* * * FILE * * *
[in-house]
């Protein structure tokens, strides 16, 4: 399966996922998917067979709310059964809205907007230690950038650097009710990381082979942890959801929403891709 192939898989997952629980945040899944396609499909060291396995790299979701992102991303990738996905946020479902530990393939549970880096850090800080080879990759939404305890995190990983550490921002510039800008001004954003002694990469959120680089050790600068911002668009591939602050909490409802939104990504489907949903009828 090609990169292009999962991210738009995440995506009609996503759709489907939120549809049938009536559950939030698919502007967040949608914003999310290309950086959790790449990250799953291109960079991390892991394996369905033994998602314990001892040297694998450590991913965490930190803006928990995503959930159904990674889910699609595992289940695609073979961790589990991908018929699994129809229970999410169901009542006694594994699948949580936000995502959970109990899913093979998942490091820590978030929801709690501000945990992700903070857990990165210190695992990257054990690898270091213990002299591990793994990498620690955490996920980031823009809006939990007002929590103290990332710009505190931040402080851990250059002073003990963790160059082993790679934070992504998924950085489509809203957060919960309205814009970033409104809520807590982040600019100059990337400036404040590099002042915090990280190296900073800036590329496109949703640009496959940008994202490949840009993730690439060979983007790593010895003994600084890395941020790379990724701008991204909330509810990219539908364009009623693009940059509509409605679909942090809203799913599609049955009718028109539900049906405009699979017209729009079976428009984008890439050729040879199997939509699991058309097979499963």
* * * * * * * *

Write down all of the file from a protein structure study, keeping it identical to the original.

[in-house]
């Protein structure tokens, strides 16, 4: 399966996922998917067979709310059964809205907007230690950038650097009710990381082979942890959801929403891709 192939898989997952629980945040899944396609499909060291396995790299979701992102991303990738996905946020479902530990393939549970880096850090800080080879990759939404305890995190990983550490921002510039800008001004954003002694990469959120680089050790600068911002668009591939602050909490409802939104990504489907949903009828 090609990169292009999962991210738009995440995506009609996503759709489907939120549809049938009536559950939030698919502007967040949608914003999310290309950086959790790449990250799953291109960079991390892991394996369905033994998602314990001892040297694998450590991913965490930190803006928990995503959930159904990674889910699609595992289940695609073979961790589990991908018929699994129809229970999410169901009542006694594994699948949580936000995502959970109990899913093979998942490091820590978030929801709690501000945990992700903070857990990165210190695992990257054990690898270091213990002299591990793994990498620690955490996920980031823009809006939990007002929590103290990332710009505190931040402080851990250059002073003990963790160059082993790679934070992504998924950085489509809203957060919960309205814009970033409104809520807590982040600019100059990337400036404040590099002042915090990280190296900073800036590329496109949703640009496959940008994202490949840009993730690439060979983007790593010895003994600084890395941020790379990724701008991204909330509810990219539908364009009623693009940059509509409605679909942090809203799913599609049955009718028109539900049906405009699979017209729009079976428009984008890439050729040879199997939509699991058309097979499963």